Drivers for inappropriate fever management in children: a systematic review
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Background Fever is one of the most common childhood symptoms and accounts for numerous consultations with healthcare practitioners. It causes much anxiety amongst parents as many struggle with managing a feverish child and find it difficult to assess fever severity. Over- and under-dosing of antipyretics has been reported. Aim of the review The aim of this review was to synthesise qualitative and quantitative evidence on the knowledge, attitudes and beliefs of parents regarding fever and febrile illness in children. Method A systematic search was conducted in ten bibliographic databases from database inception to June 2014. Citation lists of studies and consultation with experts were used as secondary sources to identify further relevant studies. Titles and abstracts were screened for inclusion according to pre-defined inclusion and exclusion criteria. Quantitative studies using a questionnaire were analysed using narrative synthesis. Qualitative studies with a semi-structured interview or focus group methodology were analysed thematically. Results Of the 1565 studies which were screened for inclusion in the review, the final review comprised of 14 studies (three qualitative and 11 quantitative). Three categories emerged from the narrative synthesis of quantitative studies: (i) parental practices; (ii) knowledge; (iii) expectations and information seeking. A further three analytical themes emerged from the qualitative studies: (i) control; (ii) impact on family; (iii) experiences. Conclusion Our review identifies the multifaceted nature of the factors which impact on how parents manage fever and febrile illness in children. A coherent approach to the management of fever and febrile illness needs to be implemented so a consistent message is communicated to parents. Healthcare professionals including pharmacists regularly advise parents on fever management. Information given to parents needs to be timely, consistent and accurate so that inappropriate fever management is reduced or eliminated. This review is a necessary foundation for further research in this area.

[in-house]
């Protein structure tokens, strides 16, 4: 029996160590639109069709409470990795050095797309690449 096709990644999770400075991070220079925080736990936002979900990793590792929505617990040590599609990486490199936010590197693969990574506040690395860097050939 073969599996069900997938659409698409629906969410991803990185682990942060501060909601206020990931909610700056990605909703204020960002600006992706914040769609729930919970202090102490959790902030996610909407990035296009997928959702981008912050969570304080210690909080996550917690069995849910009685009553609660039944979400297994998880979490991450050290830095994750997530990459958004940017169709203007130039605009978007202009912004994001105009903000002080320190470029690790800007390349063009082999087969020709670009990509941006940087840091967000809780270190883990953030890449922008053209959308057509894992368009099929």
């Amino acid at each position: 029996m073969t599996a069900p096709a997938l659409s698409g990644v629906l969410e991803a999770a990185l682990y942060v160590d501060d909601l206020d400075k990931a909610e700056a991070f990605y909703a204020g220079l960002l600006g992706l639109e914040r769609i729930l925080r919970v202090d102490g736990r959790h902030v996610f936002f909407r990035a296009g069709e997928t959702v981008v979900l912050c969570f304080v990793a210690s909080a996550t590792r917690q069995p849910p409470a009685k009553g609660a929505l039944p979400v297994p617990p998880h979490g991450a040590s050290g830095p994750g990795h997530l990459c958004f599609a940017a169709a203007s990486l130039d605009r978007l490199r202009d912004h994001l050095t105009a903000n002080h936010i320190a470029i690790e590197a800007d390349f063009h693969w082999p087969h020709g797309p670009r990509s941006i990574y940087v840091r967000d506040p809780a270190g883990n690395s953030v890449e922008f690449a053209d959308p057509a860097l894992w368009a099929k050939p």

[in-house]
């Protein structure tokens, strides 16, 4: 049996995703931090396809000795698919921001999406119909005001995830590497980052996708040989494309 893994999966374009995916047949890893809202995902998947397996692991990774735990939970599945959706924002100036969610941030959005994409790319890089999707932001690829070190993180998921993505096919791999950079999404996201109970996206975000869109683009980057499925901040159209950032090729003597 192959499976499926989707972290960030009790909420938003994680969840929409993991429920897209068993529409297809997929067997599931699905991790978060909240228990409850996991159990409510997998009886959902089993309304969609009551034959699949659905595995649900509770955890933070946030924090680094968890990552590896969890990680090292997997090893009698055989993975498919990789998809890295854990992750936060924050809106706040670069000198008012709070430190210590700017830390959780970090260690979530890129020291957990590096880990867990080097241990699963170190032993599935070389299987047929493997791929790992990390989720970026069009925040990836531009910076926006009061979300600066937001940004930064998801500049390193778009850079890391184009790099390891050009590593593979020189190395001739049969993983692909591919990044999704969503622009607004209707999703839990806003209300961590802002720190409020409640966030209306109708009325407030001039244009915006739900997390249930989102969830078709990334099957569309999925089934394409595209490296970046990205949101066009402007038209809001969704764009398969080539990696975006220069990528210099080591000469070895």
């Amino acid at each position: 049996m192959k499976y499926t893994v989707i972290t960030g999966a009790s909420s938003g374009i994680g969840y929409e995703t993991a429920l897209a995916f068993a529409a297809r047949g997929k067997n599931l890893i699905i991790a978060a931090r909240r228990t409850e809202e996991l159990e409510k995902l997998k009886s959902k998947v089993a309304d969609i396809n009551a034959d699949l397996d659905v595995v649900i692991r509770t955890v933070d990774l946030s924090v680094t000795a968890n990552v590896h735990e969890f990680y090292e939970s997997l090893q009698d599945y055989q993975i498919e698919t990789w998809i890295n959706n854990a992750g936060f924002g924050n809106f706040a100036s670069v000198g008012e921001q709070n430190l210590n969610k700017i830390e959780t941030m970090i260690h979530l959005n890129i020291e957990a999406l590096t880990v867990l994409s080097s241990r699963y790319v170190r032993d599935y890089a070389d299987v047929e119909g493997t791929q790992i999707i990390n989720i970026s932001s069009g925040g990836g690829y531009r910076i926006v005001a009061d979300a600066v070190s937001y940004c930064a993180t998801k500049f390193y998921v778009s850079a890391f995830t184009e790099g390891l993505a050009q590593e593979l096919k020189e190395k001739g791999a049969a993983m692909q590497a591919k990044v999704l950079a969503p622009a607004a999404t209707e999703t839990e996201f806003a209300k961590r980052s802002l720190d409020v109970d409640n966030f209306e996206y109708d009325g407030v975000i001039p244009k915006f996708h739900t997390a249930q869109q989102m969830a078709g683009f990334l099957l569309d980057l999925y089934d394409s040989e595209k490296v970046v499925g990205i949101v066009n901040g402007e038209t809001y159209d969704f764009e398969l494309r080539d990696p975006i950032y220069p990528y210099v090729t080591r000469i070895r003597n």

KeywordsAttitudes Children Fever Fever management Knowledge Parents
MK is an Honorary Research Fellow at the Health Research Board Clinical Research Facility, Cork (CRF-C), Ireland. We would like to acknowledge the assistance of Professor Joe Eustace, Director CRF-C, who supplemented training and publication costs for this study. We would also like to acknowledge the support of Mr Joe Murphy (Librarian, Mercy University Hospital, Cork, Ireland) who assisted with search design.
No funding was received to conduct this study.
Conflicts of interest
The authors have no relevant competing interests to declare.
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